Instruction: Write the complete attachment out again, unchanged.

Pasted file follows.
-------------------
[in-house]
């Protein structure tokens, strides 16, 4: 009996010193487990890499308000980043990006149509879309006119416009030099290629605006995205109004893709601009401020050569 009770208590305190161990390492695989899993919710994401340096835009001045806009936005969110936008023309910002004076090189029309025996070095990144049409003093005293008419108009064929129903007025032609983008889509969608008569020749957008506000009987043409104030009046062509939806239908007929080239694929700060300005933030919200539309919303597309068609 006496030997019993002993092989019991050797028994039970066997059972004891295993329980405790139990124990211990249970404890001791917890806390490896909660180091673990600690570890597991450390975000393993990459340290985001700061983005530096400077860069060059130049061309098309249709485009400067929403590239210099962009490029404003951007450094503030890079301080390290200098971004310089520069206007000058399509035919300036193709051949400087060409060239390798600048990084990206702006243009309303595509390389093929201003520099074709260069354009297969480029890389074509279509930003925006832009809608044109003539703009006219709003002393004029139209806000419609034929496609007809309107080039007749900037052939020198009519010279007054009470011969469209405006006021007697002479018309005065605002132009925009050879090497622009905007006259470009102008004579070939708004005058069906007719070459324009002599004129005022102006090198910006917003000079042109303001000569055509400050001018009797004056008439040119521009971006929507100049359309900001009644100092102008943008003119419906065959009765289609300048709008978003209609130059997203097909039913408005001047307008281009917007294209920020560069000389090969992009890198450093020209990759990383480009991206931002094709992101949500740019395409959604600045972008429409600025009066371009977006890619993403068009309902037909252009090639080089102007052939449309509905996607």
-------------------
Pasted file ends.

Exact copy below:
[in-house]
């Protein structure tokens, strides 16, 4: 009996010193487990890499308000980043990006149509879309006119416009030099290629605006995205109004893709601009401020050569 009770208590305190161990390492695989899993919710994401340096835009001045806009936005969110936008023309910002004076090189029309025996070095990144049409003093005293008419108009064929129903007025032609983008889509969608008569020749957008506000009987043409104030009046062509939806239908007929080239694929700060300005933030919200539309919303597309068609 006496030997019993002993092989019991050797028994039970066997059972004891295993329980405790139990124990211990249970404890001791917890806390490896909660180091673990600690570890597991450390975000393993990459340290985001700061983005530096400077860069060059130049061309098309249709485009400067929403590239210099962009490029404003951007450094503030890079301080390290200098971004310089520069206007000058399509035919300036193709051949400087060409060239390798600048990084990206702006243009309303595509390389093929201003520099074709260069354009297969480029890389074509279509930003925006832009809608044109003539703009006219709003002393004029139209806000419609034929496609007809309107080039007749900037052939020198009519010279007054009470011969469209405006006021007697002479018309005065605002132009925009050879090497622009905007006259470009102008004579070939708004005058069906007719070459324009002599004129005022102006090198910006917003000079042109303001000569055509400050001018009797004056008439040119521009971006929507100049359309900001009644100092102008943008003119419906065959009765289609300048709008978003209609130059997203097909039913408005001047307008281009917007294209920020560069000389090969992009890198450093020209990759990383480009991206931002094709992101949500740019395409959604600045972008429409600025009066371009977006890619993403068009309902037909252009090639080089102007052939449309509905996607």